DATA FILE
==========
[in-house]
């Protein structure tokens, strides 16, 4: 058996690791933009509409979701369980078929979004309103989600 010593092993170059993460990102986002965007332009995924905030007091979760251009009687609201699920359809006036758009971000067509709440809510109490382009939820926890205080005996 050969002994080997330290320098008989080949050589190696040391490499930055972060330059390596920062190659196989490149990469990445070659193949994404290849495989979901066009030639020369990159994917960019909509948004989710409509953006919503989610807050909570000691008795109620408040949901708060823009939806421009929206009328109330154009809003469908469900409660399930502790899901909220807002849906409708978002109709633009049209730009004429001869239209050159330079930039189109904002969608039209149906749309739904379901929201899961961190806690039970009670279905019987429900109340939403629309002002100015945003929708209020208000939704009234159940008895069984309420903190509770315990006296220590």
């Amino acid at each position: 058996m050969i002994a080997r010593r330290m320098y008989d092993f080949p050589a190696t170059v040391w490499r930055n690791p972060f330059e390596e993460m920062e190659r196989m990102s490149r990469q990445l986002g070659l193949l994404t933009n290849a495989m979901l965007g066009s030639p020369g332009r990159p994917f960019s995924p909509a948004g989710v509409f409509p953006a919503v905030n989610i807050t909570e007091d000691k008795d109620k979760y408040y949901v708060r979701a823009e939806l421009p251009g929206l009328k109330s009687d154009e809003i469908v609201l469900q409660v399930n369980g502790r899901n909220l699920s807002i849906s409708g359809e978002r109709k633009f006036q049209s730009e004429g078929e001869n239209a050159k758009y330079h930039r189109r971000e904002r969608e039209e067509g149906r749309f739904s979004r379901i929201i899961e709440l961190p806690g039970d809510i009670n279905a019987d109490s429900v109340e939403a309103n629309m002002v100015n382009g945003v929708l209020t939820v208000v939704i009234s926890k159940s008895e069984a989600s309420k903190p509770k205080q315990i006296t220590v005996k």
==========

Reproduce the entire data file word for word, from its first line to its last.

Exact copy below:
[in-house]
């Protein structure tokens, strides 16, 4: 058996690791933009509409979701369980078929979004309103989600 010593092993170059993460990102986002965007332009995924905030007091979760251009009687609201699920359809006036758009971000067509709440809510109490382009939820926890205080005996 050969002994080997330290320098008989080949050589190696040391490499930055972060330059390596920062190659196989490149990469990445070659193949994404290849495989979901066009030639020369990159994917960019909509948004989710409509953006919503989610807050909570000691008795109620408040949901708060823009939806421009929206009328109330154009809003469908469900409660399930502790899901909220807002849906409708978002109709633009049209730009004429001869239209050159330079930039189109904002969608039209149906749309739904379901929201899961961190806690039970009670279905019987429900109340939403629309002002100015945003929708209020208000939704009234159940008895069984309420903190509770315990006296220590």
């Amino acid at each position: 058996m050969i002994a080997r010593r330290m320098y008989d092993f080949p050589a190696t170059v040391w490499r930055n690791p972060f330059e390596e993460m920062e190659r196989m990102s490149r990469q990445l986002g070659l193949l994404t933009n290849a495989m979901l965007g066009s030639p020369g332009r990159p994917f960019s995924p909509a948004g989710v509409f409509p953006a919503v905030n989610i807050t909570e007091d000691k008795d109620k979760y408040y949901v708060r979701a823009e939806l421009p251009g929206l009328k109330s009687d154009e809003i469908v609201l469900q409660v399930n369980g502790r899901n909220l699920s807002i849906s409708g359809e978002r109709k633009f006036q049209s730009e004429g078929e001869n239209a050159k758009y330079h930039r189109r971000e904002r969608e039209e067509g149906r749309f739904s979004r379901i929201i899961e709440l961190p806690g039970d809510i009670n279905a019987d109490s429900v109340e939403a309103n629309m002002v100015n382009g945003v929708l209020t939820v208000v939704i009234s926890k159940s008895e069984a989600s309420k903190p509770k205080q315990i006296t220590v005996k």